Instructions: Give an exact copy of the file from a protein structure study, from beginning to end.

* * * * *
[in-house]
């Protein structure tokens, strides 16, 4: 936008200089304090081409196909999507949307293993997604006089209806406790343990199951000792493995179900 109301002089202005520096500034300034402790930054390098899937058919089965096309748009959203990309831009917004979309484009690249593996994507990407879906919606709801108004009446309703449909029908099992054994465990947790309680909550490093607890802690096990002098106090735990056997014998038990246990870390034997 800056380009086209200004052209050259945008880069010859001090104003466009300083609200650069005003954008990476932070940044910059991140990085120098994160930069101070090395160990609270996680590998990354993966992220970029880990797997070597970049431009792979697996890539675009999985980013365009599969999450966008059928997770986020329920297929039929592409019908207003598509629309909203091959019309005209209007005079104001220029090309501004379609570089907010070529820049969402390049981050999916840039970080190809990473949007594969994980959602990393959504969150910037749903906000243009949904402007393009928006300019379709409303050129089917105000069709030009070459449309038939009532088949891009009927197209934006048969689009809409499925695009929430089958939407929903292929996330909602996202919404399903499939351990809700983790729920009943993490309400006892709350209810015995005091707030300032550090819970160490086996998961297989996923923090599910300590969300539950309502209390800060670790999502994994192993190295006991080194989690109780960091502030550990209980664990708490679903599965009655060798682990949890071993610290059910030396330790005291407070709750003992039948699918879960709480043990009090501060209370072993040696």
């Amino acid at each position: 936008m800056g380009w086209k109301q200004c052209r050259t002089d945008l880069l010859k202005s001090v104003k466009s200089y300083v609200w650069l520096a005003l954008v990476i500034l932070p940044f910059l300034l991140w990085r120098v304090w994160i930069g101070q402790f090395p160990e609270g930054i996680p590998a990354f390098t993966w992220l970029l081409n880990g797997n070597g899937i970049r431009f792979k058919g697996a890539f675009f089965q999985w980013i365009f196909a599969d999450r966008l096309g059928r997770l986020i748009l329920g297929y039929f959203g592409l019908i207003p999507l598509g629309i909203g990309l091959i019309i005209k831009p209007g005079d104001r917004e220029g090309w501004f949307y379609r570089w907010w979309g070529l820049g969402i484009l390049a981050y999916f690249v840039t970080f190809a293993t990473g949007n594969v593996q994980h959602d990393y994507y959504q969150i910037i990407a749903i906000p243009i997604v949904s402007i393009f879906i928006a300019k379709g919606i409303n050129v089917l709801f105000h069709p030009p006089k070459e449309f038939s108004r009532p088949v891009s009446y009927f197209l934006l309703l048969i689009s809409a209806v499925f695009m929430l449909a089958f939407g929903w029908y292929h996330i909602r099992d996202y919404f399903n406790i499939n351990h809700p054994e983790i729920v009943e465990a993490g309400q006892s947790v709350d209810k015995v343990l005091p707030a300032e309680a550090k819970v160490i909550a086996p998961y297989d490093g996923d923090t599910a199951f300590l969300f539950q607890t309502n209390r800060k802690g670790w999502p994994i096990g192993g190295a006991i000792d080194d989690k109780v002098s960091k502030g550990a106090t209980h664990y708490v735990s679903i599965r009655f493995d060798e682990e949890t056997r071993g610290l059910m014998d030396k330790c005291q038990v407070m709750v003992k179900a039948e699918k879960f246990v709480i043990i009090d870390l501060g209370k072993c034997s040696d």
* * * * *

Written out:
[in-house]
């Protein structure tokens, strides 16, 4: 936008200089304090081409196909999507949307293993997604006089209806406790343990199951000792493995179900 109301002089202005520096500034300034402790930054390098899937058919089965096309748009959203990309831009917004979309484009690249593996994507990407879906919606709801108004009446309703449909029908099992054994465990947790309680909550490093607890802690096990002098106090735990056997014998038990246990870390034997 800056380009086209200004052209050259945008880069010859001090104003466009300083609200650069005003954008990476932070940044910059991140990085120098994160930069101070090395160990609270996680590998990354993966992220970029880990797997070597970049431009792979697996890539675009999985980013365009599969999450966008059928997770986020329920297929039929592409019908207003598509629309909203091959019309005209209007005079104001220029090309501004379609570089907010070529820049969402390049981050999916840039970080190809990473949007594969994980959602990393959504969150910037749903906000243009949904402007393009928006300019379709409303050129089917105000069709030009070459449309038939009532088949891009009927197209934006048969689009809409499925695009929430089958939407929903292929996330909602996202919404399903499939351990809700983790729920009943993490309400006892709350209810015995005091707030300032550090819970160490086996998961297989996923923090599910300590969300539950309502209390800060670790999502994994192993190295006991080194989690109780960091502030550990209980664990708490679903599965009655060798682990949890071993610290059910030396330790005291407070709750003992039948699918879960709480043990009090501060209370072993040696």
């Amino acid at each position: 936008m800056g380009w086209k109301q200004c052209r050259t002089d945008l880069l010859k202005s001090v104003k466009s200089y300083v609200w650069l520096a005003l954008v990476i500034l932070p940044f910059l300034l991140w990085r120098v304090w994160i930069g101070q402790f090395p160990e609270g930054i996680p590998a990354f390098t993966w992220l970029l081409n880990g797997n070597g899937i970049r431009f792979k058919g697996a890539f675009f089965q999985w980013i365009f196909a599969d999450r966008l096309g059928r997770l986020i748009l329920g297929y039929f959203g592409l019908i207003p999507l598509g629309i909203g990309l091959i019309i005209k831009p209007g005079d104001r917004e220029g090309w501004f949307y379609r570089w907010w979309g070529l820049g969402i484009l390049a981050y999916f690249v840039t970080f190809a293993t990473g949007n594969v593996q994980h959602d990393y994507y959504q969150i910037i990407a749903i906000p243009i997604v949904s402007i393009f879906i928006a300019k379709g919606i409303n050129v089917l709801f105000h069709p030009p006089k070459e449309f038939s108004r009532p088949v891009s009446y009927f197209l934006l309703l048969i689009s809409a209806v499925f695009m929430l449909a089958f939407g929903w029908y292929h996330i909602r099992d996202y919404f399903n406790i499939n351990h809700p054994e983790i729920v009943e465990a993490g309400q006892s947790v709350d209810k015995v343990l005091p707030a300032e309680a550090k819970v160490i909550a086996p998961y297989d490093g996923d923090t599910a199951f300590l969300f539950q607890t309502n209390r800060k802690g670790w999502p994994i096990g192993g190295a006991i000792d080194d989690k109780v002098s960091k502030g550990a106090t209980h664990y708490v735990s679903i599965r009655f493995d060798e682990e949890t056997r071993g610290l059910m014998d030396k330790c005291q038990v407070m709750v003992k179900a039948e699918k879960f246990v709480i043990i009090d870390l501060g209370k072993c034997s040696d």